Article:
In Her Words
Caroline vs. Sarah
They trashed Sarah; they love Caroline – why?
Here’s a good question that is being asked by The Washington Post and many other commentators such as my friend Jonah Goldberg who writes for National Review Online: Why is Caroline Kennedy’s desire to be the senator from New York being greeted by many with such enthusiasm while Sarah Palin, a much more qualified woman – a very popular governor, in fact – had such a tough time when she sought higher office?
Now Caroline has a very famous political name – though as The New York Times pointed out, younger voters are not exactly sure which Kennedy daughter she is. She is attractive, intelligent and low-key. Up to this point she has shunned the spotlight, concentrating on raising her three children and writing some books with titles such as The Best Loved Poems of Jacqueline Kennedy. Only during the past campaign has she become involved in politics. She said she was encouraged to voice her support of Obama because of her children’s enthusiasm for the president-elect.
Now she wants to be senator without ever running for office, without even voting in some elections. It is New York’s Governor David Paterson who gets to pick Hillary Clinton’s replacement. Caroline is putting on a full-fledged campaign for the position, advised by a battery of consultants and supporters. But in her first political foray last week, visiting mayors of upstate New York cities, she was uncomfortable with the press. She has issued some policy positions, and they are standard Democratic liberal views. Not very exciting.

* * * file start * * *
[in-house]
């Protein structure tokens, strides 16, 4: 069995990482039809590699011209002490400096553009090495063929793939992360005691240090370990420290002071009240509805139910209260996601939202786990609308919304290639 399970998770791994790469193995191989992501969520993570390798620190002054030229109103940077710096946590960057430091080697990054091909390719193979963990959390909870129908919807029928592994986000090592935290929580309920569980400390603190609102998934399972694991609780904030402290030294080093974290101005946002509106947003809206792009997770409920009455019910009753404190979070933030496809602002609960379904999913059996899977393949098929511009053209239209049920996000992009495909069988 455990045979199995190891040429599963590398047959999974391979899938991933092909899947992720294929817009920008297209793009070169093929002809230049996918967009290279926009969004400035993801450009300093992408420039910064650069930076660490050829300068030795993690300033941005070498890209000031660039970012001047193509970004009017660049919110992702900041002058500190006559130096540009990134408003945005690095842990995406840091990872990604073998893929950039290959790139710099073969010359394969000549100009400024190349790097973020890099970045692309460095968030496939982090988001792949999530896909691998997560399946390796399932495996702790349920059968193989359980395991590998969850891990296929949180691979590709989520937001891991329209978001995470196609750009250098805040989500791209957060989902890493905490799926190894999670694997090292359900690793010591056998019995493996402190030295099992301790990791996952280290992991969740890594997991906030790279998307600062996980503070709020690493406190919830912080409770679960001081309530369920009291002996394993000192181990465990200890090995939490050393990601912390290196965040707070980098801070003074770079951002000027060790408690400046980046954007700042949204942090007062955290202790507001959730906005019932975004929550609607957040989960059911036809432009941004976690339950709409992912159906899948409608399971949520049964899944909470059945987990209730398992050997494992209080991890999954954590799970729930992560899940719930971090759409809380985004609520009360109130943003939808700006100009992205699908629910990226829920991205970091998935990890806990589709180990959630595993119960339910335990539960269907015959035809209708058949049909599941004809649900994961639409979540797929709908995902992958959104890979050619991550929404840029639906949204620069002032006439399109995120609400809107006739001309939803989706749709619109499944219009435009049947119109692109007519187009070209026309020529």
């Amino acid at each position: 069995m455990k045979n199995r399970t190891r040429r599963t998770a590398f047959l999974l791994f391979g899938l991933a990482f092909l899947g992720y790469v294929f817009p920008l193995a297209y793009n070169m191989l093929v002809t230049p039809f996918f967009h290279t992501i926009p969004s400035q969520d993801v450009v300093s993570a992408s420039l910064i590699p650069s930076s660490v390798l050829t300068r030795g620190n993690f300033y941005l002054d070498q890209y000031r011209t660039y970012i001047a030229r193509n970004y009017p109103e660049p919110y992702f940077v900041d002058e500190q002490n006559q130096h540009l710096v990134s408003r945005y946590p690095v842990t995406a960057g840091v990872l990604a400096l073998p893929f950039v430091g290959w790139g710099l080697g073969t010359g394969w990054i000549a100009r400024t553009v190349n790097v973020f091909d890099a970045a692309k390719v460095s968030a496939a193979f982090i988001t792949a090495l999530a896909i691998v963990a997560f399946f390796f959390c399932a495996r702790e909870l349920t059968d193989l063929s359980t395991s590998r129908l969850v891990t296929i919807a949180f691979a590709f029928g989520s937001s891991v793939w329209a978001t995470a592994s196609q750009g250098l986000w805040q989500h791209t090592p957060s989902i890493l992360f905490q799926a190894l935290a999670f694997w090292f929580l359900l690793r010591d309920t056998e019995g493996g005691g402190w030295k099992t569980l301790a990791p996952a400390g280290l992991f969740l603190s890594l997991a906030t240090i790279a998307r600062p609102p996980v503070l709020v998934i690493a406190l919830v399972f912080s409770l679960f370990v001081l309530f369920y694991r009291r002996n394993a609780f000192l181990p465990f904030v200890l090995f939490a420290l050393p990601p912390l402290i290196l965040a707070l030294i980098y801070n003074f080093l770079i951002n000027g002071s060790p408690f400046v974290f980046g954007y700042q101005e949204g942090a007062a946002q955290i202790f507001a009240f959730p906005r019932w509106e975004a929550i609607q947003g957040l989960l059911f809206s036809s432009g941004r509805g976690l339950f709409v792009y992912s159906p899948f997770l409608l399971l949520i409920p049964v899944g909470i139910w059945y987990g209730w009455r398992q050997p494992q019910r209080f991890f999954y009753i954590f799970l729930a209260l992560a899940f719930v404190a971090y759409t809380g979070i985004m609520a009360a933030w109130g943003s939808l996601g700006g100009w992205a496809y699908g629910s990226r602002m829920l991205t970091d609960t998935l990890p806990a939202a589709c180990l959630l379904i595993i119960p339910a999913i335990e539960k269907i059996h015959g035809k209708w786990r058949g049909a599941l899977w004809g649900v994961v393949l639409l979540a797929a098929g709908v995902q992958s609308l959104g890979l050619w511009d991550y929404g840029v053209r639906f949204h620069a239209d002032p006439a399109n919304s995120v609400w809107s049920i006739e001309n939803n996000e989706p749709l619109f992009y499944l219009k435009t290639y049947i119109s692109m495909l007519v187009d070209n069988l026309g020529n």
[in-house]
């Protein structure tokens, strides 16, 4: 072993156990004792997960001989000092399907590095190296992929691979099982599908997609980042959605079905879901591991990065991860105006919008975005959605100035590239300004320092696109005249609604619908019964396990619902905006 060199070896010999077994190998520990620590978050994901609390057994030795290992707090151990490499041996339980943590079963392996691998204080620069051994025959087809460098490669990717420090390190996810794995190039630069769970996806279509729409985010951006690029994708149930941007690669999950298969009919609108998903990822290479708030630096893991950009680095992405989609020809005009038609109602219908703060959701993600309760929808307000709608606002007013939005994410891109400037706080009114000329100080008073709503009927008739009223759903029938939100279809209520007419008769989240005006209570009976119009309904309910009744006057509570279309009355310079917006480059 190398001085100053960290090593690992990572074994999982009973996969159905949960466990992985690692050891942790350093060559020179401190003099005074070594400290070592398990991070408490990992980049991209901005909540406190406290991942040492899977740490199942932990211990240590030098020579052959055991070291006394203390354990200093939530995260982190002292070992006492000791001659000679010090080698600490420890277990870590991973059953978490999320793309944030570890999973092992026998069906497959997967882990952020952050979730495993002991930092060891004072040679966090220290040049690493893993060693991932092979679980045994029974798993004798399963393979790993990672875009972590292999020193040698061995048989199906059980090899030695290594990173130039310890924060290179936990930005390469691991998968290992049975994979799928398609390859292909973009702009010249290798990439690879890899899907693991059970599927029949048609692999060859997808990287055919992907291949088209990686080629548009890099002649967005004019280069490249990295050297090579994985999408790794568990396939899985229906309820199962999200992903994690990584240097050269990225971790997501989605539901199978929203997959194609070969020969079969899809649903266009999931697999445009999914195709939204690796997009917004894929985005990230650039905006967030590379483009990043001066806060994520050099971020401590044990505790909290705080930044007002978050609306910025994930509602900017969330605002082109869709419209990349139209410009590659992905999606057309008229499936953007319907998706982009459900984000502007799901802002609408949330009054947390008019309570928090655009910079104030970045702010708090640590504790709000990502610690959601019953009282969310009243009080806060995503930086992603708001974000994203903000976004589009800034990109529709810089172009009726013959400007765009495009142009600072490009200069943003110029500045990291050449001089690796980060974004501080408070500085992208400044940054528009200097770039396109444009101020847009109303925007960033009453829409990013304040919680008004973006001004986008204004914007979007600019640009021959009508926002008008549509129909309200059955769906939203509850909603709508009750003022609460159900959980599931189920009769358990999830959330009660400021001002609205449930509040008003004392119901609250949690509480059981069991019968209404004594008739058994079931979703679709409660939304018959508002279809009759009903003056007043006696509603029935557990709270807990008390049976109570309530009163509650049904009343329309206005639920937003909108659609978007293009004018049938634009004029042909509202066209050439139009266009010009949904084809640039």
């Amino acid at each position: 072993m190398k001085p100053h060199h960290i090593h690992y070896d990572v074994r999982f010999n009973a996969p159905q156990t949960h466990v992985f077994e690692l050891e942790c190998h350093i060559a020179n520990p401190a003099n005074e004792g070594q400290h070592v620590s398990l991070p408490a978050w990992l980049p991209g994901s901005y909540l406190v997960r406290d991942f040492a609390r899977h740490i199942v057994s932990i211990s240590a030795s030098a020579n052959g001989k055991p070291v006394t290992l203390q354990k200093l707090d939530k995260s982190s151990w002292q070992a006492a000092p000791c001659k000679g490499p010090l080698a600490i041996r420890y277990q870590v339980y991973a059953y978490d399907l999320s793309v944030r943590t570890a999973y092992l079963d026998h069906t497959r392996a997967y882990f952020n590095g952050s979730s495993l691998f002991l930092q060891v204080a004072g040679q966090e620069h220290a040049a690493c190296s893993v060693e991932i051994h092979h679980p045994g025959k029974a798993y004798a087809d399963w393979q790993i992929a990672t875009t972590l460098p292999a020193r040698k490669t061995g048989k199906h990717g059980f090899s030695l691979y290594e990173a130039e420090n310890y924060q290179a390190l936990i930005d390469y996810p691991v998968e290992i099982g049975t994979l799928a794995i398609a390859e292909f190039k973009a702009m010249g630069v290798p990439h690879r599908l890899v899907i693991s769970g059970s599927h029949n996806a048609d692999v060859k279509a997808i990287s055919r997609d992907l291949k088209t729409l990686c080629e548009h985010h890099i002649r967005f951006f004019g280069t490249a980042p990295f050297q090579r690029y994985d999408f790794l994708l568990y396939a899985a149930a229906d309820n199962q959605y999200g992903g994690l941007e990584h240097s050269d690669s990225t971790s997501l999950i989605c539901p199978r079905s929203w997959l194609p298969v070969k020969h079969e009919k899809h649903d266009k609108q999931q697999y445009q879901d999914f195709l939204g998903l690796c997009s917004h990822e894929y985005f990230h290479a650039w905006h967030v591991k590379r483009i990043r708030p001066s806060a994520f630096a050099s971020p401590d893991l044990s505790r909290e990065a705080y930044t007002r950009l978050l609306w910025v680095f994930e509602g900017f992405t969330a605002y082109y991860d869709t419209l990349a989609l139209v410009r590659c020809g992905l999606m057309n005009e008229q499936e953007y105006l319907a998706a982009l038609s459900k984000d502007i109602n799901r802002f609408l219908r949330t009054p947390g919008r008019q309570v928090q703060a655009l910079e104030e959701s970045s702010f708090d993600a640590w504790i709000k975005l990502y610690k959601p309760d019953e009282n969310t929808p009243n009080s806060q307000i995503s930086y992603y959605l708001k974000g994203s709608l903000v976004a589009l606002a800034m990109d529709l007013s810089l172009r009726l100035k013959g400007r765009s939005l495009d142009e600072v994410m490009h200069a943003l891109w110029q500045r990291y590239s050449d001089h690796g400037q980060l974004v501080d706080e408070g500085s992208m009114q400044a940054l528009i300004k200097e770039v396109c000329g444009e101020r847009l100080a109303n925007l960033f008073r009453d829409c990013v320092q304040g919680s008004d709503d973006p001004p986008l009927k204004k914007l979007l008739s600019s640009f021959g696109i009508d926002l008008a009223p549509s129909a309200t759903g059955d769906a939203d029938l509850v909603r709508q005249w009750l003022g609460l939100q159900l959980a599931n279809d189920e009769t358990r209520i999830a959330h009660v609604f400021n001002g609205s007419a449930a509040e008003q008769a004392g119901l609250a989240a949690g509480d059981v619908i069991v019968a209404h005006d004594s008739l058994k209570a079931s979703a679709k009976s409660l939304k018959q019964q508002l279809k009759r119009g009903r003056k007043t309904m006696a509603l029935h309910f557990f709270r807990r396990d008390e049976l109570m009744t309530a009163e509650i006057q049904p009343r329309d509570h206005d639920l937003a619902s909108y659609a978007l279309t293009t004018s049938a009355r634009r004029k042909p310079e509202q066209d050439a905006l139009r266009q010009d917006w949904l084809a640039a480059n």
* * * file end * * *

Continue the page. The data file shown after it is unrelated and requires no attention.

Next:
And in truth, she doesn’t have a politician’s outgoing personality. Most people acknowledge that beside her famous name, her best qualification for the job is that she would be a formidable fund raiser. But even some Democrats have been critical of her suddenly pushing herself forward in this way. Former Congresswoman Geraldine Ferraro, who ran for vice president, is supporting any of the New York women members of Congress over Caroline.
But really what is interesting is comparing the soft-ball treatment she had received with the slash-and-burn that was aimed at Palin. Kathleen Parker in The Washington Post thinks it was OK to trash Palin because she was going for such a high office, a heartbeat away from the president. But doesn’t that make it seem that being soft on Caroline is OK because being a senator is kind of an unimportant job? I wonder how Caroline’s Uncle Ted feels about that.
I also wonder if we will we be hearing, as Caroline pursues the job, about the cost of her designer clothes? Will the media re-hash stories about some of Caroline’s unsavory cousins? The Kennedy clan, in fact, has had far more family problems than Palin’s brood. I am sure we have not heard the last of Sarah Palin, who is tough and ambitious, and probably became shrewder and stronger after the hazing she received. And we will just have to see, over the next weeks, if Caroline Kennedy is just a show horse or can be a work horse who can get the job she now, suddenly, seems to want so much.